Setting up a small business 401k plan can be a great way to attract and retain key employees. These steps can help you get started.
If you’re a small business owner, you know how challenging it can be to attract and retain talented employees. This may be especially true recently as The Great Resignation continues. Yet challenges often create opportunities. As workers demand more from their employers, now may be the right time to consider offering an employer-sponsored retirement plan.
Why Offer a Retirement Plan?
According to a 2020 study by J.P. Morgan, less than half of small businesses offered a retirement plan as an employee benefit. Of the ones who didn’t, more than a third planned to introduce one in the next 12 months.
In general, adding a retirement plan to your small business is optional. However, some states require certain small businesses to help their employees save for retirement. Nevertheless, offering retirement benefits can be a great way to keep your employees happy and attract high-quality candidates.
There are many reasons to consider a small business 401k plan. For example, it can show your employees you’re serious about their future—as well as your business’s future. In addition, offering retirement benefits can help your business compete with other employers who already have a plan in place.
And don’t forget the potential tax benefits. In most cases, you can deduct your employer contributions as well as certain administrative fees. Qualifying employers may also claim a tax credit of up to $500 a year for the first three years of the plan to help offset start-up costs.
Does Your Retirement Plan Need to Be a 401k Plan?
Many private companies choose to offer their employees a traditional 401(k) plan. However, you may have other options when it comes to setting up your small business retirement plan.
For example, if you have fewer than 100 employees, you may want to consider a SEP-IRA or SIMPLE IRA. A SEP-IRA, or Simplified Employee Pension (SEP), allows you to set aside retirement funds for yourself and your employees. Only employers can contribute to a SEP-IRA.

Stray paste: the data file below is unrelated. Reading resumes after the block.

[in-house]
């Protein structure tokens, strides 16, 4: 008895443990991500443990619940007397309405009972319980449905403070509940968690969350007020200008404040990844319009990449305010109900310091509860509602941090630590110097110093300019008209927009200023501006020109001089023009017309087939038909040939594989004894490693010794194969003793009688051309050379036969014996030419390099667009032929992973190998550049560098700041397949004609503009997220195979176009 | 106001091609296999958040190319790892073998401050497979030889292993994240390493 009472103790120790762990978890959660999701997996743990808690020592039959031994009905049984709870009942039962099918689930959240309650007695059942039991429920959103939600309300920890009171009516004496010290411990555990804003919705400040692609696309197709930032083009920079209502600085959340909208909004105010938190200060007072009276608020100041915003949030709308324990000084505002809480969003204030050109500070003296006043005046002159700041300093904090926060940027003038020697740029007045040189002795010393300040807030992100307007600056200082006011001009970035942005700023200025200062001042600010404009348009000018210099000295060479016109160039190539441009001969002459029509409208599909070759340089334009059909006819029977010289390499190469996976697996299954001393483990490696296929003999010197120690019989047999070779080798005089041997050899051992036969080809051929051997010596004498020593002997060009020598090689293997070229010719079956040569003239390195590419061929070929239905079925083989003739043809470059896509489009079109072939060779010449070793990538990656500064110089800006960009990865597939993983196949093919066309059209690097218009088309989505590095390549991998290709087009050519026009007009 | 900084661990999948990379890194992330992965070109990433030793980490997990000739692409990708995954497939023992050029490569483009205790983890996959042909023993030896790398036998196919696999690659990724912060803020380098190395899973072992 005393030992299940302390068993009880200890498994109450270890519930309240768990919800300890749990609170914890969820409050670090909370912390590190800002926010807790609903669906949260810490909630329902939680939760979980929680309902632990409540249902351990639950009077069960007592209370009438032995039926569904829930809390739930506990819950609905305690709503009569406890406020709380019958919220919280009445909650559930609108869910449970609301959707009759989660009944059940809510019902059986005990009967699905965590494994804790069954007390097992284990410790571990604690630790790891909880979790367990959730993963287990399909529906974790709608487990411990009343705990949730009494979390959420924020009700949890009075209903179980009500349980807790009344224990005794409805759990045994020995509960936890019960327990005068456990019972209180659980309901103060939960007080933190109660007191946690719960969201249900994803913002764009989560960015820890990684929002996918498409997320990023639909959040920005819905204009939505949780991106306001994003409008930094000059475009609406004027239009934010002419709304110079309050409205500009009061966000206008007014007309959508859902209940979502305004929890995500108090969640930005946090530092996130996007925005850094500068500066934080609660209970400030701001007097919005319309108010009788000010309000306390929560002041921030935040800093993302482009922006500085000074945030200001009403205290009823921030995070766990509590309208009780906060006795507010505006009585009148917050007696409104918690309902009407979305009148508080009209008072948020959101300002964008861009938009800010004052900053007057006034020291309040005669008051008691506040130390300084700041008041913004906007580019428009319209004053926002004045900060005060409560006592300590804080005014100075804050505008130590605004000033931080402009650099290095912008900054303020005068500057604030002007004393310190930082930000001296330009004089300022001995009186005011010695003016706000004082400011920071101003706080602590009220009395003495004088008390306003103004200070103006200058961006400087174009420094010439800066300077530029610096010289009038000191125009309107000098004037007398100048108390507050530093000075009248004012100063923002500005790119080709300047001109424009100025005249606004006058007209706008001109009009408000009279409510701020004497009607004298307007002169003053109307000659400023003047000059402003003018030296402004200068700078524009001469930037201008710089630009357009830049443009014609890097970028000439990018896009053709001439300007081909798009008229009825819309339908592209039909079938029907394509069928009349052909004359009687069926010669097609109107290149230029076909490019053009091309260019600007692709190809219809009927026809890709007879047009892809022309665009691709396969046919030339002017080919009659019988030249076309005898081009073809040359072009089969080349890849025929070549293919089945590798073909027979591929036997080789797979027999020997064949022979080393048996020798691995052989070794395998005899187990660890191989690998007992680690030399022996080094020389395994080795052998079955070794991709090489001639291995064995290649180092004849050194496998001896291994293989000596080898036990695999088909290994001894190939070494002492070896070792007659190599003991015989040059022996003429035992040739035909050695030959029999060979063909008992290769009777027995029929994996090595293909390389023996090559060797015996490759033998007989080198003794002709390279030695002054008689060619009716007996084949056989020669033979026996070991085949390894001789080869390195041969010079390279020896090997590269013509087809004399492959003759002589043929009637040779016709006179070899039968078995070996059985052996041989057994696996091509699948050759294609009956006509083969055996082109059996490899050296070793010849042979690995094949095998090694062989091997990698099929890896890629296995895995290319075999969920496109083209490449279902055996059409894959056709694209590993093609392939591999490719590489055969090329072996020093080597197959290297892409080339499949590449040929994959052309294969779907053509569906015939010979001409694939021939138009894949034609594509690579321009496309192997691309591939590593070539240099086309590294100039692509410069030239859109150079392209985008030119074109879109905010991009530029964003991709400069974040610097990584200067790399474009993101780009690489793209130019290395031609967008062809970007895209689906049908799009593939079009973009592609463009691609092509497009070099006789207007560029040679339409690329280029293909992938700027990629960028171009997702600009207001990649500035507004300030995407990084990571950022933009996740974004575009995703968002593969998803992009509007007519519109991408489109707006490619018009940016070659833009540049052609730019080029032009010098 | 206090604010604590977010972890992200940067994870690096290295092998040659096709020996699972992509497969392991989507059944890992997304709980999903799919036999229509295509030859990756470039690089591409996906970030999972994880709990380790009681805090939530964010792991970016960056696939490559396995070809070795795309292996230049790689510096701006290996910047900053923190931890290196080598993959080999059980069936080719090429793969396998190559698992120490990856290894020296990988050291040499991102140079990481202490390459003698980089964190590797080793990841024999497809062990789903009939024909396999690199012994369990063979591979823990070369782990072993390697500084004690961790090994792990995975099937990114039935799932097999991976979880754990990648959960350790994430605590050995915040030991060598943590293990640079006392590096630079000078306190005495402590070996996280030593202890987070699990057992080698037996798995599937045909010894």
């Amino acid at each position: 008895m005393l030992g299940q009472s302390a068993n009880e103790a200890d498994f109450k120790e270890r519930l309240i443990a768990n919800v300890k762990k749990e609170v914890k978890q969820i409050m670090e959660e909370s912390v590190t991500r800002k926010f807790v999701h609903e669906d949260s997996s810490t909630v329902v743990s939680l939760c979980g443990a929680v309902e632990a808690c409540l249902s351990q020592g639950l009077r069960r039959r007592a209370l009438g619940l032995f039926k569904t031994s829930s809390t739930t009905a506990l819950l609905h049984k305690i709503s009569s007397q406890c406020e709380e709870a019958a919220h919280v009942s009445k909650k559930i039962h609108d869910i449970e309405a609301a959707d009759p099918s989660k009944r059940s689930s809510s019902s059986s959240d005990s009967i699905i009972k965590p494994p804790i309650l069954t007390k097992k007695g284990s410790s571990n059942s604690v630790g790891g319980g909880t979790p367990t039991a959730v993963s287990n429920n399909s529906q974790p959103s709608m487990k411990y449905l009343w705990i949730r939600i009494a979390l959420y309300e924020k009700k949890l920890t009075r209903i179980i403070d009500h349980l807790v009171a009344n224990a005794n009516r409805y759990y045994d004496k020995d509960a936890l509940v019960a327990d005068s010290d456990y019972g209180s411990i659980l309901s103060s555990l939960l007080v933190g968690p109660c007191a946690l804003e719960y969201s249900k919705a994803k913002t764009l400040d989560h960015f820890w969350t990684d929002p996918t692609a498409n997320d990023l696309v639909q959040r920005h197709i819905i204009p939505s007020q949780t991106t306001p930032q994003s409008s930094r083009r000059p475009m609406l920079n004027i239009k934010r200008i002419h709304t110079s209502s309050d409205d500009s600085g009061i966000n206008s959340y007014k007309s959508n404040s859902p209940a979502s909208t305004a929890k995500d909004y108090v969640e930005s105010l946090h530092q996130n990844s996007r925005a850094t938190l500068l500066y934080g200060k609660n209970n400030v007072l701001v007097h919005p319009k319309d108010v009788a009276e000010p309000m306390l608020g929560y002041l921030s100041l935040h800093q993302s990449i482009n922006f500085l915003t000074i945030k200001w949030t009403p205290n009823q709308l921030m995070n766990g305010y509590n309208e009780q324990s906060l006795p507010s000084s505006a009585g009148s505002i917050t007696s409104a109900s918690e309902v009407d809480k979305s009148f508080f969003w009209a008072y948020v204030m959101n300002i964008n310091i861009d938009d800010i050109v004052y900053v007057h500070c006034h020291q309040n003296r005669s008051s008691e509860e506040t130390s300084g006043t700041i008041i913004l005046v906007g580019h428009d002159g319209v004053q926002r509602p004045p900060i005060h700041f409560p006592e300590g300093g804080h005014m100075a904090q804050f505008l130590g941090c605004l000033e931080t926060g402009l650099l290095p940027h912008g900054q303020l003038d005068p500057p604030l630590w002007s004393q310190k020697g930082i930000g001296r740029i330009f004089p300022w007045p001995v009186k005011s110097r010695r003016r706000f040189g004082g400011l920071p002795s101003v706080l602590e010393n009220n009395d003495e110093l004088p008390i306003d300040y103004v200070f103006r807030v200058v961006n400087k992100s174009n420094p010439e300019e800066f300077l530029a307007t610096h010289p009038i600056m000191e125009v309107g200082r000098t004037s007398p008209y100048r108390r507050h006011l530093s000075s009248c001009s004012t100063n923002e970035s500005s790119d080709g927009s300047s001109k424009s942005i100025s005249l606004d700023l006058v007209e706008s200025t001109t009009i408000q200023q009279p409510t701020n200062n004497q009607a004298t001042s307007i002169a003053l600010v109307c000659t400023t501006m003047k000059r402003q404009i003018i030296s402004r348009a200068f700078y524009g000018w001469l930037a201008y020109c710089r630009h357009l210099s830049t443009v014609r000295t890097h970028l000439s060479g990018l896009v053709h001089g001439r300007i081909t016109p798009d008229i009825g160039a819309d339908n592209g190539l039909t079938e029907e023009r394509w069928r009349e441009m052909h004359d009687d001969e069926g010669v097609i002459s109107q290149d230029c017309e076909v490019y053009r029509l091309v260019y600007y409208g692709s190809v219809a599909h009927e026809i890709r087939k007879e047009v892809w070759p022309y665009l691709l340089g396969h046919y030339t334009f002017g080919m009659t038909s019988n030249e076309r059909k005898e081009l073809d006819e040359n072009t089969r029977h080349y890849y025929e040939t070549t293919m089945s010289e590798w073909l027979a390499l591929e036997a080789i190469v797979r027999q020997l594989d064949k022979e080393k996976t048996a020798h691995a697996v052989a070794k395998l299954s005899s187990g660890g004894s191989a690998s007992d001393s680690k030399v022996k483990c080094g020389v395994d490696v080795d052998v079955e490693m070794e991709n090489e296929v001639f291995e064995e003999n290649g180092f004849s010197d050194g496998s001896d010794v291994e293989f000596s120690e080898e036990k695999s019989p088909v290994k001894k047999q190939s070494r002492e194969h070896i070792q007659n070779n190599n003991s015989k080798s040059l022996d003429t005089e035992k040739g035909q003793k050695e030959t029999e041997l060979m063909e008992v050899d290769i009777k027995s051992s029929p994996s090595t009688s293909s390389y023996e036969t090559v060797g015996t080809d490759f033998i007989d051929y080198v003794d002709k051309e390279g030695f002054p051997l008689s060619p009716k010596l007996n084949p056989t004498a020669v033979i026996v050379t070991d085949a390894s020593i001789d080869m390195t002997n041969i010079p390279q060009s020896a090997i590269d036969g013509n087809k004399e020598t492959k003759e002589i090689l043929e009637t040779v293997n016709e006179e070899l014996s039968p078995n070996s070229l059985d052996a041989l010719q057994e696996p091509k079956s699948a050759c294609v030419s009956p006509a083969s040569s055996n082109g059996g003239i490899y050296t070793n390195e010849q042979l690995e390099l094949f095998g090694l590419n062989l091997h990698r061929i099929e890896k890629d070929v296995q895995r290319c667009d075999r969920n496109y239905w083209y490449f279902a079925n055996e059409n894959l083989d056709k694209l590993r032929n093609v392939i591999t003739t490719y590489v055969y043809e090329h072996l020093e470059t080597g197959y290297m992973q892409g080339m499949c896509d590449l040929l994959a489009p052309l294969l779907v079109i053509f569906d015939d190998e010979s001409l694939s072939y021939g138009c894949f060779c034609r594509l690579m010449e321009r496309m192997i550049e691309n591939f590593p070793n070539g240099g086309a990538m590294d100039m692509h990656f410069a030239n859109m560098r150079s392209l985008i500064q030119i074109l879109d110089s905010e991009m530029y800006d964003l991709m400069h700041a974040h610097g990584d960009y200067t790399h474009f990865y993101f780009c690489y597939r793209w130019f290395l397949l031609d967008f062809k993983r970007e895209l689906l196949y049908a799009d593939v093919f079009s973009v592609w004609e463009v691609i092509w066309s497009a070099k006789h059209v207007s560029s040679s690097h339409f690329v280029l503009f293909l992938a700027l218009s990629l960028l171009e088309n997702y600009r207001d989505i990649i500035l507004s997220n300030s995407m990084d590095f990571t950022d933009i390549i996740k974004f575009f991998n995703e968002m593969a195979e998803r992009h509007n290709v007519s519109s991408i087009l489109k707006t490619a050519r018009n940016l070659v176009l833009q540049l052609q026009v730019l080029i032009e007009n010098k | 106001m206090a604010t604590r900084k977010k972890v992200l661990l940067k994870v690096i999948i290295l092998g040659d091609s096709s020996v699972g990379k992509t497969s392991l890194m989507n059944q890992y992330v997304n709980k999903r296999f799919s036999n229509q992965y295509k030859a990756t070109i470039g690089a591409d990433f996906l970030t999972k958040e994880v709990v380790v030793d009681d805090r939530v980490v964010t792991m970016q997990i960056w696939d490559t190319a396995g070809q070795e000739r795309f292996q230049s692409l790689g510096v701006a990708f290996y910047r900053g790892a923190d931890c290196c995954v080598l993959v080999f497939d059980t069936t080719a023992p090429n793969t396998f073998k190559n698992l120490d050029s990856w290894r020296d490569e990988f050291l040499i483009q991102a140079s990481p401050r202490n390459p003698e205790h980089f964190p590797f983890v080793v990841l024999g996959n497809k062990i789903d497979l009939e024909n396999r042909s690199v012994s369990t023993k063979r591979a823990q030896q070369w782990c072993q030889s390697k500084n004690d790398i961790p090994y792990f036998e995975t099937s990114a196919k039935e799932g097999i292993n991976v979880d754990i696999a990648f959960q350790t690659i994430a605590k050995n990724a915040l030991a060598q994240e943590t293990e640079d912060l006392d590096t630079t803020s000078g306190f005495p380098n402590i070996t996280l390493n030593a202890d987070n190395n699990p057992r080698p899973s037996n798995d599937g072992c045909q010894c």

With a SIMPLE IRA, employees can make contributions if they choose. In addition, employers are required to make either matching or nonelective contributions.
While SEP and SIMPLE IRAs tend to have lower contribution limits, they can also be easier to set up than a traditional 401(k) plan. If you’re unsure which plan to choose, a general rule of thumb is if your payroll exceeds $500,000, a 401(k) is likely your best bet.
Setting Up Your Small Business 401k Plan
The following is a high-level overview of the steps to consider when setting up a 401k plan. Before moving forward, you may want to consult a trusted advisor to ensure you’re making the best decision for your employees and your business.
Step #1: Choose the Type of 401k Plan You Want to Offer
First, you’ll want to decide which type of 401k plan you want to offer your employees. In addition to a traditional 401k plan, some employers may be able to offer a Roth or Safe Harbor 401k plan.
- Traditional 401k plan. Employees make before-tax contributions to their accounts and pay taxes on withdrawals. In addition, employers may choose to match employee contributions up to certain limits.
- Roth 401k plan. Employees make after-tax contributions, but withdrawals are tax-free in retirement. Employers can choose to match employee contributions up to certain limits.
- Safe Harbor 401k plan. To qualify, employers must contribute to employees’ 401k accounts. Although employers have a fiduciary duty to ensure the plan is run in their employees’ best interests, they can skip annual discrimination testing.
- SIMPLE 401k plan. Only available to employers with fewer than 100 employees, a SIMPLE 401k plan has lower contribution limits and requires employers to contribute to employee accounts. However, it also has fewer compliance requirements.
Step #2: Determine Your Policy Details
A small business 401k plan offers you, the employer, a lot of flexibility when it comes to plan details. In other words, you get to decide everything from eligibility requirements and vesting schedules to matching and profit-sharing guidelines.